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by Jon Tilbury

Digital Preservation Evolution: Navigating Changing Communities and Collaborations

November 2, 2023

This blog was originally featured on the Digital Preservation Coalition website.

In the evolving realm of Digital Preservation, success hinges on collaboration. However, the dynamics of working together, exchanging knowledge and providing mutual support have seen significant transformations over the last few decades.

Since the late 20th century when Digital Preservation emerged as a distinct field, those engaged in it have recognized the importance of tackling its challenges through collaboration within a broader community. However, over that time the nature of those involved and the way information is exchanged around the community have fundamentally changed, and there are multiple communities with different problems and priorities. How do they support each other as Digital Preservation expands and evolves?

During the early days of Digital Preservation, it primarily belonged to the realm of research within academic institutions and the research divisions of major national libraries and archives. Experts in the field freely shared information at webinars, seminars, and conferences. This exchange was fostered by international collaborative initiatives like PLANETS, KEEP, ENSURE, CASPAR, SCAPE, and others. These efforts led to the formation of enduring communities that facilitated rapid progress and the development of the first operational preservation systems.

As preservation shifted from theory to practice, most participants became practitioners. They were less focused on preservation theory and instead sought support from a community facing similar challenges related to content acquisition, description, appraisal, rights management, and collection accessibility. These communities are often formed geographically or within specific business sectors, such as regional archives groups, and continue to provide valuable mutual support.

Of course, by now many practitioners are using Digital Preservation products. They have created their own communities, such as official and unofficial user groups and community boards supported by the vendor. Because they are sharing the use of the same technology, these user groups have become highly productive ways of creating rich communities, often across geographical boundaries.

The inevitable outcome of this is that product vendors are now in the hub, linking academic research to product features that facilitate and enable practitioners. This transition has not always been smooth due to a traditional distrust toward vendor motives, which has complicated the seamless transfer of research-based best practices into practical features for practitioners. Vendors have at times overlooked the wealth of resources in research and, as a result, have duplicated techniques already present in academic projects.

At Preservica, we have recognised this evolution and understand the significant responsibility that comes with our place in the process. We need input from researchers on the latest format preservation techniques or content acquisition and description automation. Simultaneously, we recognize our obligation to share our own findings, enabling researchers to receive valuable feedback on their work.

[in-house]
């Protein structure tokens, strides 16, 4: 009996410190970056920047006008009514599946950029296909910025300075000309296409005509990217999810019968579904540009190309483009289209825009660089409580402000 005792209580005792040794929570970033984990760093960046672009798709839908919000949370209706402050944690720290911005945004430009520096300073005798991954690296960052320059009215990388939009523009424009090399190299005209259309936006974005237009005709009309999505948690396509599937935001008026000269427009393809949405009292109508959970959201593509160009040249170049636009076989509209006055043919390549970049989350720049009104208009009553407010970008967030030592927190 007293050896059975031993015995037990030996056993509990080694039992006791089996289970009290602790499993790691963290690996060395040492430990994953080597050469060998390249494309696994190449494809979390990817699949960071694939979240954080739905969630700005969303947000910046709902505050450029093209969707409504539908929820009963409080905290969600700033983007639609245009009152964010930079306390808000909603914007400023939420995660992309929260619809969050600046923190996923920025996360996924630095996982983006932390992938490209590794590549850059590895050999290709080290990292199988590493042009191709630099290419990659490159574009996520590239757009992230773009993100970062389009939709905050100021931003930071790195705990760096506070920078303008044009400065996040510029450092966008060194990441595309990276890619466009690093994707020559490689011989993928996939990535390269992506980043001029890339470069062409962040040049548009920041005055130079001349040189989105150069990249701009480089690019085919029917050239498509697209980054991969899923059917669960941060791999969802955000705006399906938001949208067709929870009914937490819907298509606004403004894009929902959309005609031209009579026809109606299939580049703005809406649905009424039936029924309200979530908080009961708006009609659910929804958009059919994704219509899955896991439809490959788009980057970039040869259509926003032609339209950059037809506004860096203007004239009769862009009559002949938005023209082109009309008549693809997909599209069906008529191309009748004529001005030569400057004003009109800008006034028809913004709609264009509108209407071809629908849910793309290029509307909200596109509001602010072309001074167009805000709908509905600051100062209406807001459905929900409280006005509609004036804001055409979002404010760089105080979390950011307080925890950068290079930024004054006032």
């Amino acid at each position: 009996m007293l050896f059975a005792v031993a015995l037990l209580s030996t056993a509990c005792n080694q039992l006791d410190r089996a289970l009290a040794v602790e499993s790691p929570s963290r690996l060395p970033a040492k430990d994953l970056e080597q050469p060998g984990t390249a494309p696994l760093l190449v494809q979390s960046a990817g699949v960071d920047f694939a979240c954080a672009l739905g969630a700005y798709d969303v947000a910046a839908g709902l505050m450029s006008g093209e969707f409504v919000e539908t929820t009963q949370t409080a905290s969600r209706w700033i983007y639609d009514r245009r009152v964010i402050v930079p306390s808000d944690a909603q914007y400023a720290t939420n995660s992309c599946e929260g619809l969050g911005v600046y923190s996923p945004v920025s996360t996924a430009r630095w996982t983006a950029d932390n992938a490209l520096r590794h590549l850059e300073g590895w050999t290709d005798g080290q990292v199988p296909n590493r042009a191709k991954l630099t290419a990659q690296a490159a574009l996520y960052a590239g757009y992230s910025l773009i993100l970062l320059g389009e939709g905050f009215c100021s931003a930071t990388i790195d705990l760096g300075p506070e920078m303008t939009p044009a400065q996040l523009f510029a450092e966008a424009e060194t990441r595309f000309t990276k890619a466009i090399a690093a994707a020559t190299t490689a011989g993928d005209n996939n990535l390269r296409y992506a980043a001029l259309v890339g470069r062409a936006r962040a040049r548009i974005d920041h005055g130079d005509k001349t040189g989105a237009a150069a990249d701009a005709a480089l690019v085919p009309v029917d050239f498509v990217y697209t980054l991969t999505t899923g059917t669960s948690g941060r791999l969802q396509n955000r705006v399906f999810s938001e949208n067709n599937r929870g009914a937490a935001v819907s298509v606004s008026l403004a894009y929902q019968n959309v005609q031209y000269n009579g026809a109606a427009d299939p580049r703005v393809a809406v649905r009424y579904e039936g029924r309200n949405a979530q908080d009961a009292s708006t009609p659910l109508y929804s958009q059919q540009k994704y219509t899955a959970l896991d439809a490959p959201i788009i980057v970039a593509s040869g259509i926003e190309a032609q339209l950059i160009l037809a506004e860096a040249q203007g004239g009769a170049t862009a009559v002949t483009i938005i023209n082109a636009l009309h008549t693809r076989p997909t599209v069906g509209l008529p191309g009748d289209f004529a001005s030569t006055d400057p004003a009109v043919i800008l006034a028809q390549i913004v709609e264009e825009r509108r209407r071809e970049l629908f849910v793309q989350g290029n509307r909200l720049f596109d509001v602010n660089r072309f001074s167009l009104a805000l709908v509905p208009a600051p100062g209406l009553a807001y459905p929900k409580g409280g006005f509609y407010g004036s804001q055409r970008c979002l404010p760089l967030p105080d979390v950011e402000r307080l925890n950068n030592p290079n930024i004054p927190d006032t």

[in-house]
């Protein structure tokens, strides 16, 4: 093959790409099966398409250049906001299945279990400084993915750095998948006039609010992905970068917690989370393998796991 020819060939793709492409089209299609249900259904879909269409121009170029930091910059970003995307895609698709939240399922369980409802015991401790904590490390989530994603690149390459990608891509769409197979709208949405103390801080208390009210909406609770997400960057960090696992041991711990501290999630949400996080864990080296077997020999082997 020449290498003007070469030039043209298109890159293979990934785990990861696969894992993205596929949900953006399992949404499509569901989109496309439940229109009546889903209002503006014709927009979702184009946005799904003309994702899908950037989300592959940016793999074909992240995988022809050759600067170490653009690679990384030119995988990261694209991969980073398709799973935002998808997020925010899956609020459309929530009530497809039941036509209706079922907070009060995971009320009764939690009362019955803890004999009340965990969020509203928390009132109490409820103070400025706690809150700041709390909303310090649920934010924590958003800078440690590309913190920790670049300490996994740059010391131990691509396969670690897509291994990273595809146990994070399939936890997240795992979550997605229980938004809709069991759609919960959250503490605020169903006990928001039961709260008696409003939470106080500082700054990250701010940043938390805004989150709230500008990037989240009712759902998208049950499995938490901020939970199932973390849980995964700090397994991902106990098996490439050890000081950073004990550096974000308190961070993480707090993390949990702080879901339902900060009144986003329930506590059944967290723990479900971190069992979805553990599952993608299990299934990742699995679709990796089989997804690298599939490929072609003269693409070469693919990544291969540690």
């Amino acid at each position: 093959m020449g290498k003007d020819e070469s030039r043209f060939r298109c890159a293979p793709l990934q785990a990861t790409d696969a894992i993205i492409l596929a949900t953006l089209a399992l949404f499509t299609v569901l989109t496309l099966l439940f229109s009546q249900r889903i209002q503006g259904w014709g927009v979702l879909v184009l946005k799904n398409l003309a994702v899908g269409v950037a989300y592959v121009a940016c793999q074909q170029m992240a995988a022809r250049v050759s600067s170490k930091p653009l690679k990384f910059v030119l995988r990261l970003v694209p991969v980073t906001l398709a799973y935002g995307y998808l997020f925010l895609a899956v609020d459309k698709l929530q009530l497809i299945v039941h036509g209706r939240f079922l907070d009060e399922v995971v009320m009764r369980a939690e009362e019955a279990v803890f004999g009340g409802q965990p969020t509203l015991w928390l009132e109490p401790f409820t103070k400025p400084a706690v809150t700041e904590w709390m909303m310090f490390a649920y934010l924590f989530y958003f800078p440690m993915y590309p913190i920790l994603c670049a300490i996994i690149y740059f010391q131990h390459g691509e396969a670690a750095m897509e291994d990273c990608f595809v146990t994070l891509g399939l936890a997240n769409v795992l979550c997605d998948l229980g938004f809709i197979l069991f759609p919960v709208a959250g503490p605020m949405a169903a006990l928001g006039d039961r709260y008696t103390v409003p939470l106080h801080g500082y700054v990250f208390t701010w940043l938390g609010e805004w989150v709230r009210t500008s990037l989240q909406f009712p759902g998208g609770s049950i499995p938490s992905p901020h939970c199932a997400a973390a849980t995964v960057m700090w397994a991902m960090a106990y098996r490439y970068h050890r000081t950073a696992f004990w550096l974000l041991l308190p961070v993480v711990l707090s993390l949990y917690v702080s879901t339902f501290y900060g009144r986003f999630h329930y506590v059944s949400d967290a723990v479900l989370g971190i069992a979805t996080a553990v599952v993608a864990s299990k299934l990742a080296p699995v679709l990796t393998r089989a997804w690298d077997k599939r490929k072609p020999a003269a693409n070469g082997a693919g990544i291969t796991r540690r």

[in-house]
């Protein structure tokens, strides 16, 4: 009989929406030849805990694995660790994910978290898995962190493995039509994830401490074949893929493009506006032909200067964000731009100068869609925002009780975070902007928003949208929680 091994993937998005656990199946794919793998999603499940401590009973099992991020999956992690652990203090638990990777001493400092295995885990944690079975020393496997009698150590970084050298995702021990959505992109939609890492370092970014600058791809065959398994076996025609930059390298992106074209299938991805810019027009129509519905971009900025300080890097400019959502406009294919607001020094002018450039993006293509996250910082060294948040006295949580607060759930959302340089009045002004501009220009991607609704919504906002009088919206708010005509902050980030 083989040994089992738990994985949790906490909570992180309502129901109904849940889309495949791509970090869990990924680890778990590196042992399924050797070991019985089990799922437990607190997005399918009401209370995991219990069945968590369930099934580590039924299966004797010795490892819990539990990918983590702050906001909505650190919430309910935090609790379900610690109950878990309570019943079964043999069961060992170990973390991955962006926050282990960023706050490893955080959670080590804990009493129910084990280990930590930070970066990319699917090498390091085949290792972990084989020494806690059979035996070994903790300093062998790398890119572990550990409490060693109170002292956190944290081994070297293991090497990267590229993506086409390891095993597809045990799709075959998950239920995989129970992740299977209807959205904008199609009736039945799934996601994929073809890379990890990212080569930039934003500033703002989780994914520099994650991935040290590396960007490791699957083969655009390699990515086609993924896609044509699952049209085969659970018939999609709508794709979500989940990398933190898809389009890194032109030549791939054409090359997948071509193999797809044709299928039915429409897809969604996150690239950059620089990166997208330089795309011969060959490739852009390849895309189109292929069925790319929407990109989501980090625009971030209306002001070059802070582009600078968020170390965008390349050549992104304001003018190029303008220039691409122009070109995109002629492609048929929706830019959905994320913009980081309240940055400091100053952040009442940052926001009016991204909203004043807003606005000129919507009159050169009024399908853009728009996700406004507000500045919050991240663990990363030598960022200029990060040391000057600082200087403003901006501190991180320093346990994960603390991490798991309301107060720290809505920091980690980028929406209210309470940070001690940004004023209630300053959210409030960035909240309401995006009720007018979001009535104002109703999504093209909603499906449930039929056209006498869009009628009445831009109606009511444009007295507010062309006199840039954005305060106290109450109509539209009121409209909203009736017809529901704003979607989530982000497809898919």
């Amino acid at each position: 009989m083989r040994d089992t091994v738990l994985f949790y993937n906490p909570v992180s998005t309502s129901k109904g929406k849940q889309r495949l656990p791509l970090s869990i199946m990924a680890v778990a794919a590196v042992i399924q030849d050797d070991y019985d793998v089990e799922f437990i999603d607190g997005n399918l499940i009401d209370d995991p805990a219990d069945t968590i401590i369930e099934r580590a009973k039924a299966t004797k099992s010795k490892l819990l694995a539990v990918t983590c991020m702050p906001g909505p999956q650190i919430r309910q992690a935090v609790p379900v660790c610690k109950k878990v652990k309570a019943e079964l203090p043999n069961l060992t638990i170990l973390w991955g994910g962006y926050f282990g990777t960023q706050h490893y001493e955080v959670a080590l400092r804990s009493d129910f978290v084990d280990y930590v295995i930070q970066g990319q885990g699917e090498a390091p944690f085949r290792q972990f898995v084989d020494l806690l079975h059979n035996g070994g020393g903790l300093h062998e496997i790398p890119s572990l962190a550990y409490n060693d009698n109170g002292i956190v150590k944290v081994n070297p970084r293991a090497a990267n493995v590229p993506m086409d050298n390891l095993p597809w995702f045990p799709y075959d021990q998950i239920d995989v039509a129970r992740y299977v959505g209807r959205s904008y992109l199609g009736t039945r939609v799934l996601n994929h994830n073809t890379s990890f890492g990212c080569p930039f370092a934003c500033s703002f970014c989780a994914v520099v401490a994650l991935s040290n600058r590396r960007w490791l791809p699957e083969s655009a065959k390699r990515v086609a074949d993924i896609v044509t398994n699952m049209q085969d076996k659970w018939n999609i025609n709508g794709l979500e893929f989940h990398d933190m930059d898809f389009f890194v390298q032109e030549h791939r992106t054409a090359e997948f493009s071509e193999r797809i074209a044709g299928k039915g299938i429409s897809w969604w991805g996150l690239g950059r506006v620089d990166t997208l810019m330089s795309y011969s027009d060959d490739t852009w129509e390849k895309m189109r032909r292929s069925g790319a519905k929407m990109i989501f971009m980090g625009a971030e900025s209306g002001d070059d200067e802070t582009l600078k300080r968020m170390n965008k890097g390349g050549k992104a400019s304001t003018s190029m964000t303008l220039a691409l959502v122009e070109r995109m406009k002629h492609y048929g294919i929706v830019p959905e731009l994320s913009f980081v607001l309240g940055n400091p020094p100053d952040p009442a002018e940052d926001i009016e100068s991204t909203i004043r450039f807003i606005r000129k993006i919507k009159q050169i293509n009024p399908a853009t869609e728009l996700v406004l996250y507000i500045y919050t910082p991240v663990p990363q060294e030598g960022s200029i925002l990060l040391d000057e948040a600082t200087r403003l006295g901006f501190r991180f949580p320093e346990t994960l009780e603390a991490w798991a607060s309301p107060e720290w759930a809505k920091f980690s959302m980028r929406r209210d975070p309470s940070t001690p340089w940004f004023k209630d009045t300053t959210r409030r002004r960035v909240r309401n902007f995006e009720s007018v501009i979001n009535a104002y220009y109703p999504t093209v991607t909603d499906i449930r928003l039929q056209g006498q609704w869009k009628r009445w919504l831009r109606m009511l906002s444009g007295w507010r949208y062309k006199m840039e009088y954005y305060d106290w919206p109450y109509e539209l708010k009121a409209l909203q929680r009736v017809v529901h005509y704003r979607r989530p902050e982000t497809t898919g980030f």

We do this via conference papers and webinars and publish all our format preservation capabilities via our Preservation Action Registries (PAR) API. Additionally, we will begin releasing monthly blogs about our work, fostering a constructive dialogue within the community. The feedback generated from our users will ensure that practitioner best practices can be understood, improved and shared more widely.

A good example of Preservica’s relationship with researchers is the updates to PRONOM. We contribute to the format signature effort but mainly consume the new and improved versions that come out regularly. We survey each update and publish our “recommended re-identifications" list stating which formats should be re-identified because of a change to the PRONOM database. This can be accessed from our GitHub page and will be the subject of an upcoming blog post.

This change in the relationship between vendors and research will become more important as the user base expands into areas that have even less interest in preservation theory and more expectations that the systems will automatically do the right thing. Preservica’s Automated Digital Preservation capability will automatically re-identify or re-migrate files as defined by the latest best practices and user policy but needs the best advice and tools to make sure it does the right thing.

If you have research output you'd like to see implemented for user access, please reach out to our Innovation team to discuss how we can incorporate it. We are also open to suggestions on how we can improve the way we share our ideas more broadly, promoting best practices within the entire community, whether or not they use Preservica. As Digital Preservation evolves and matures, let’s make sure the support of the community is even more powerful and enriching.